Medical data of 33,000 BJC HealthCare patients exposed online for 8 months
The data of 33,420 patients of BJC HealthCare was left exposed to the internet for eight months after the St. Louis-based provider misconfigured one of its servers.
BJC is one of the largest nonprofit healthcare systems in the U.S., which includes 15 hospitals.
The open server was discovered by an internal scan on Jan. 23, which found one of its servers could be easily accessed without authentication. Officials said they immediately reconfigured the server to prevent further data access.
Through an internal investigation, officials were able to determine an error was made when configuring the server on May 9, 2017, which left documents and copies of identification documents accessible to the internet.
The exposed data included Social Security numbers, insurance cards and drivers licenses, in addition to patient names, addresses, dates of birth, treatment information and the like. This type of data can be used by cybercriminals for identity theft and medical fraud.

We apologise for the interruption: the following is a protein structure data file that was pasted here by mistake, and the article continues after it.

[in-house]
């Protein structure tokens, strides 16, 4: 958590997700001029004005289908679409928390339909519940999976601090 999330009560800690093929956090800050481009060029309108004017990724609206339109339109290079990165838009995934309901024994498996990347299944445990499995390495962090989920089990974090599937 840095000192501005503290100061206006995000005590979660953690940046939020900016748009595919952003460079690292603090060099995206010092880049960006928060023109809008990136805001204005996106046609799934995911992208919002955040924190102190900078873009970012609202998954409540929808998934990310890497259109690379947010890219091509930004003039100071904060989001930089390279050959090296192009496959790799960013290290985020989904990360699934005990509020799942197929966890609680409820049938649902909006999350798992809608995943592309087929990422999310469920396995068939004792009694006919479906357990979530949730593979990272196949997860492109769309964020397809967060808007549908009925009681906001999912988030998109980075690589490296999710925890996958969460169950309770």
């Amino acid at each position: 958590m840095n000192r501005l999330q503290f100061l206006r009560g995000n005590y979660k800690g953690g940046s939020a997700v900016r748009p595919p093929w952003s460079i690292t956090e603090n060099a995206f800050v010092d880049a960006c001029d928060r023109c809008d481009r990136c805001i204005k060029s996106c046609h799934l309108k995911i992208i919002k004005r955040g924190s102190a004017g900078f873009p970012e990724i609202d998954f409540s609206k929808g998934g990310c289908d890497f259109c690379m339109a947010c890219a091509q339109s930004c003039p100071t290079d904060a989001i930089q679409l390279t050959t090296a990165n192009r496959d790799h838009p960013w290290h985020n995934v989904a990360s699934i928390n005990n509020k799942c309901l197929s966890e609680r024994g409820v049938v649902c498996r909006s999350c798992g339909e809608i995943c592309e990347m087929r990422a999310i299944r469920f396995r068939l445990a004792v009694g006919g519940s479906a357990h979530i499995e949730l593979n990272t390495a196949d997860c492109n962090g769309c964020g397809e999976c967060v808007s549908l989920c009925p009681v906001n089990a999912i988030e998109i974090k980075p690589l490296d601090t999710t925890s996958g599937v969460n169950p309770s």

The documents stored on the server were from patients who visited BJC between 2003 and 2009. Patients who visited the health system after 2009 weren’t included in the breach. This serves as a reminder for healthcare organizations to be cognizant of what data are stored and connected to the internet.
While the investigation didn’t find evidence of an unauthorized individual accessing the data, access couldn’t be ruled out with a high degree of certainty. As a result, all impacted patients are being offered one year of free credit monitoring.
BJC is reviewing its security policies and procedures and updating these to prevent future incidents.
The St. Louis health system is just the latest in a long list of organizations failing to properly secure or configure online storage buckets. Hundreds of gigabytes of sensitive client and company data at Accenture were breached in October after the company left four of its AWS S3 buckets open to the public.
In one of the largest breaches based on a misconfigured cloud database, 123 million Americans were exposed after data analytics firm Alteryx left its Amazon Web Services S3 cloud storage bucket open to the public.